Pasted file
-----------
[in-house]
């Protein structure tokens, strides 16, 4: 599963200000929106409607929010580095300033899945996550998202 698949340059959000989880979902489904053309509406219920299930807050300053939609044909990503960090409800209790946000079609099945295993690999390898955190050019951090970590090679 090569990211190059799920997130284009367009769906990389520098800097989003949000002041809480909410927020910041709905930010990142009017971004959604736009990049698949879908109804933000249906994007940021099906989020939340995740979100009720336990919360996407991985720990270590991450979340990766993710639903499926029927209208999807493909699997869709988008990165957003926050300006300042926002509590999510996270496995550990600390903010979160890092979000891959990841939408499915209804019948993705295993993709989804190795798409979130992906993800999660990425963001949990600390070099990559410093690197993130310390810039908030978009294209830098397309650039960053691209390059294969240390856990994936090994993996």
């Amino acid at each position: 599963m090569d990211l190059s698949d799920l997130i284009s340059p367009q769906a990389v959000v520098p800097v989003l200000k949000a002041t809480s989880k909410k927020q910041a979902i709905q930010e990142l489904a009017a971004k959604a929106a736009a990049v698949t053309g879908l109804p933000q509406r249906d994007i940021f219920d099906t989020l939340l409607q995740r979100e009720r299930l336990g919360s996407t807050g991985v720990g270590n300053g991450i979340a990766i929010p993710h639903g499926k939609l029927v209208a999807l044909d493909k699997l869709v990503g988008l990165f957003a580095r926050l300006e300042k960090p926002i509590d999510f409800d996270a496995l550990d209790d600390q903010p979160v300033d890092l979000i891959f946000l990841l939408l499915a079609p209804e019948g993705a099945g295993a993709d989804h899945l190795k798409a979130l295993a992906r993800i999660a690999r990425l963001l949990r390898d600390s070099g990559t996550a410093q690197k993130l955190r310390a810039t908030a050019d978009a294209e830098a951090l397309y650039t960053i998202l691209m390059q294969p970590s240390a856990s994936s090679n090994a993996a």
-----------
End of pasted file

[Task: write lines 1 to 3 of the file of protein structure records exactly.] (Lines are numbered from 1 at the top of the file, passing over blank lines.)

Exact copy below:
[in-house]
């Protein structure tokens, strides 16, 4: 599963200000929106409607929010580095300033899945996550998202 698949340059959000989880979902489904053309509406219920299930807050300053939609044909990503960090409800209790946000079609099945295993690999390898955190050019951090970590090679 090569990211190059799920997130284009367009769906990389520098800097989003949000002041809480909410927020910041709905930010990142009017971004959604736009990049698949879908109804933000249906994007940021099906989020939340995740979100009720336990919360996407991985720990270590991450979340990766993710639903499926029927209208999807493909699997869709988008990165957003926050300006300042926002509590999510996270496995550990600390903010979160890092979000891959990841939408499915209804019948993705295993993709989804190795798409979130992906993800999660990425963001949990600390070099990559410093690197993130310390810039908030978009294209830098397309650039960053691209390059294969240390856990994936090994993996």
């Amino acid at each position: 599963m090569d990211l190059s698949d799920l997130i284009s340059p367009q769906a990389v959000v520098p800097v989003l200000k949000a002041t809480s989880k909410k927020q910041a979902i709905q930010e990142l489904a009017a971004k959604a929106a736009a990049v698949t053309g879908l109804p933000q509406r249906d994007i940021f219920d099906t989020l939340l409607q995740r979100e009720r299930l336990g919360s996407t807050g991985v720990g270590n300053g991450i979340a990766i929010p993710h639903g499926k939609l029927v209208a999807l044909d493909k699997l869709v990503g988008l990165f957003a580095r926050l300006e300042k960090p926002i509590d999510f409800d996270a496995l550990d209790d600390q903010p979160v300033d890092l979000i891959f946000l990841l939408l499915a079609p209804e019948g993705a099945g295993a993709d989804h899945l190795k798409a979130l295993a992906r993800i999660a690999r990425l963001l949990r390898d600390s070099g990559t996550a410093q690197k993130l955190r310390a810039t908030a050019d978009a294209e830098a951090l397309y650039t960053i998202l691209m390059q294969p970590s240390a856990s994936s090679n090994a993996a």